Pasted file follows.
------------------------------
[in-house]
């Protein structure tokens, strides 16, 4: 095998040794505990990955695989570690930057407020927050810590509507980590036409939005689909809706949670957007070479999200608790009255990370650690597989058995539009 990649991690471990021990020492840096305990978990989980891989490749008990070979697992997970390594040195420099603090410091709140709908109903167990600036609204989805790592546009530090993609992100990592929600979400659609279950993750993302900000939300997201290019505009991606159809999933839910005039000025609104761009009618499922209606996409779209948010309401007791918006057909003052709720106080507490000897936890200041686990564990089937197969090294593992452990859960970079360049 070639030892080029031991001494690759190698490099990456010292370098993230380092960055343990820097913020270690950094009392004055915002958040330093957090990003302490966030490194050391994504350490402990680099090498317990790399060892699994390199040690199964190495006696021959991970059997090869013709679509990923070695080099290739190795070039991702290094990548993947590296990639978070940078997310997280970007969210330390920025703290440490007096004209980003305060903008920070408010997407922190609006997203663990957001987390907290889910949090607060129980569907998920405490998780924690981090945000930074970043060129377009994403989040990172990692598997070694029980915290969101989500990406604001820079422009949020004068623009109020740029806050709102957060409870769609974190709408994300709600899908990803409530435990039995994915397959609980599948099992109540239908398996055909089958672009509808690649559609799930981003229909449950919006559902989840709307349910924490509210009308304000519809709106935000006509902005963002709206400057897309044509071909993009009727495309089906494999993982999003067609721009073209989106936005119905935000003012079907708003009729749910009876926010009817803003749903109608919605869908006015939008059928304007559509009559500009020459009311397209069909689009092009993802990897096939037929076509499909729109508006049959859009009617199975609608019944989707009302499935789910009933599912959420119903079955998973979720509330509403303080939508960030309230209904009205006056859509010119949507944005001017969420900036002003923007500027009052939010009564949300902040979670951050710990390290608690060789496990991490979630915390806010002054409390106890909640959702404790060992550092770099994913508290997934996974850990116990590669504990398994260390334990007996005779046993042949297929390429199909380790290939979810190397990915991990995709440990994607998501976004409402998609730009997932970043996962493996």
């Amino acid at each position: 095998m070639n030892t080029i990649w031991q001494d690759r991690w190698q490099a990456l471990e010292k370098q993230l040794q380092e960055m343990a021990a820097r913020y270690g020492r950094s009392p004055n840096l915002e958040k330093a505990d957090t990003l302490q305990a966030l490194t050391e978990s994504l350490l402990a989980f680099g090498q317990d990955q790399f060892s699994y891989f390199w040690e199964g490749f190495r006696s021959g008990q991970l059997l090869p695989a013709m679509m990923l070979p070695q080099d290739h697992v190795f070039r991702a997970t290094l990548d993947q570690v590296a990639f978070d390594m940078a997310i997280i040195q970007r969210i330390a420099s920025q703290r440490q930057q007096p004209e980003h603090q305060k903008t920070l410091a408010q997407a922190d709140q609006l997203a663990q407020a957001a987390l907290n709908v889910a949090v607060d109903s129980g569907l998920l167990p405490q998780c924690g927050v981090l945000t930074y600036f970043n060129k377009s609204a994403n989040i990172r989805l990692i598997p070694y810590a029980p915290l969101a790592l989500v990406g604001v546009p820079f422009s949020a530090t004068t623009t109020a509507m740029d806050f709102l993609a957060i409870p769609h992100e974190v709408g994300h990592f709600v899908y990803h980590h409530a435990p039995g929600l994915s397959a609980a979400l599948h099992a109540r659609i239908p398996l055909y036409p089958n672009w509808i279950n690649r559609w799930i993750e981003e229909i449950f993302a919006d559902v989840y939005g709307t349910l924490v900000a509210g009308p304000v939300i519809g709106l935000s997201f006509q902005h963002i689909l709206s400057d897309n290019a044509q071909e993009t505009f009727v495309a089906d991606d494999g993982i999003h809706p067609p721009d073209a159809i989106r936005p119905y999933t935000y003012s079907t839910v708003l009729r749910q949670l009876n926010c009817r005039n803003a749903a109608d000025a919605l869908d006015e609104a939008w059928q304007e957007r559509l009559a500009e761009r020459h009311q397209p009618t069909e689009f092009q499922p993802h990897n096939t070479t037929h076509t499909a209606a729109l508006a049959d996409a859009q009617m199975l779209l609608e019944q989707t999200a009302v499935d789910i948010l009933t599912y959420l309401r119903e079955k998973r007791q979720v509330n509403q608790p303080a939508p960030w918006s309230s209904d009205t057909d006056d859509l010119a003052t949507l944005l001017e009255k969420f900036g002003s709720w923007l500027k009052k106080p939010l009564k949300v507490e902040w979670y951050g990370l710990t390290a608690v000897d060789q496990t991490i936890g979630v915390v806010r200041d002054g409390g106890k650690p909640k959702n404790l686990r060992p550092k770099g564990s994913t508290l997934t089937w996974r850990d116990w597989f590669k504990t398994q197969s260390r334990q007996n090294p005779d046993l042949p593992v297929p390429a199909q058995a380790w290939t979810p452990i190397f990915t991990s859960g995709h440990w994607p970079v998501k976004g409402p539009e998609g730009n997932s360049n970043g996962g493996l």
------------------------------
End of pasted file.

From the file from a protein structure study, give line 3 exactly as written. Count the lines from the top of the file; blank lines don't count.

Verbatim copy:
């Amino acid at each position: 095998m070639n030892t080029i990649w031991q001494d690759r991690w190698q490099a990456l471990e010292k370098q993230l040794q380092e960055m343990a021990a820097r913020y270690g020492r950094s009392p004055n840096l915002e958040k330093a505990d957090t990003l302490q305990a966030l490194t050391e978990s994504l350490l402990a989980f680099g090498q317990d990955q790399f060892s699994y891989f390199w040690e199964g490749f190495r006696s021959g008990q991970l059997l090869p695989a013709m679509m990923l070979p070695q080099d290739h697992v190795f070039r991702a997970t290094l990548d993947q570690v590296a990639f978070d390594m940078a997310i997280i040195q970007r969210i330390a420099s920025q703290r440490q930057q007096p004209e980003h603090q305060k903008t920070l410091a408010q997407a922190d709140q609006l997203a663990q407020a957001a987390l907290n709908v889910a949090v607060d109903s129980g569907l998920l167990p405490q998780c924690g927050v981090l945000t930074y600036f970043n060129k377009s609204a994403n989040i990172r989805l990692i598997p070694y810590a029980p915290l969101a790592l989500v990406g604001v546009p820079f422009s949020a530090t004068t623009t109020a509507m740029d806050f709102l993609a957060i409870p769609h992100e974190v709408g994300h990592f709600v899908y990803h980590h409530a435990p039995g929600l994915s397959a609980a979400l599948h099992a109540r659609i239908p398996l055909y036409p089958n672009w509808i279950n690649r559609w799930i993750e981003e229909i449950f993302a919006d559902v989840y939005g709307t349910l924490v900000a509210g009308p304000v939300i519809g709106l935000s997201f006509q902005h963002i689909l709206s400057d897309n290019a044509q071909e993009t505009f009727v495309a089906d991606d494999g993982i999003h809706p067609p721009d073209a159809i989106r936005p119905y999933t935000y003012s079907t839910v708003l009729r749910q949670l009876n926010c009817r005039n803003a749903a109608d000025a919605l869908d006015e609104a939008w059928q304007e957007r559509l009559a500009e761009r020459h009311q397209p009618t069909e689009f092009q499922p993802h990897n096939t070479t037929h076509t499909a209606a729109l508006a049959d996409a859009q009617m199975l779209l609608e019944q989707t999200a009302v499935d789910i948010l009933t599912y959420l309401r119903e079955k998973r007791q979720v509330n509403q608790p303080a939508p960030w918006s309230s209904d009205t057909d006056d859509l010119a003052t949507l944005l001017e009255k969420f900036g002003s709720w923007l500027k009052k106080p939010l009564k949300v507490e902040w979670y951050g990370l710990t390290a608690v000897d060789q496990t991490i936890g979630v915390v806010r200041d002054g409390g106890k650690p909640k959702n404790l686990r060992p550092k770099g564990s994913t508290l997934t089937w996974r850990d116990w597989f590669k504990t398994q197969s260390r334990q007996n090294p005779d046993l042949p593992v297929p390429a199909q058995a380790w290939t979810p452990i190397f990915t991990s859960g995709h440990w994607p970079v998501k976004g409402p539009e998609g730009n997932s360049n970043g996962g493996l």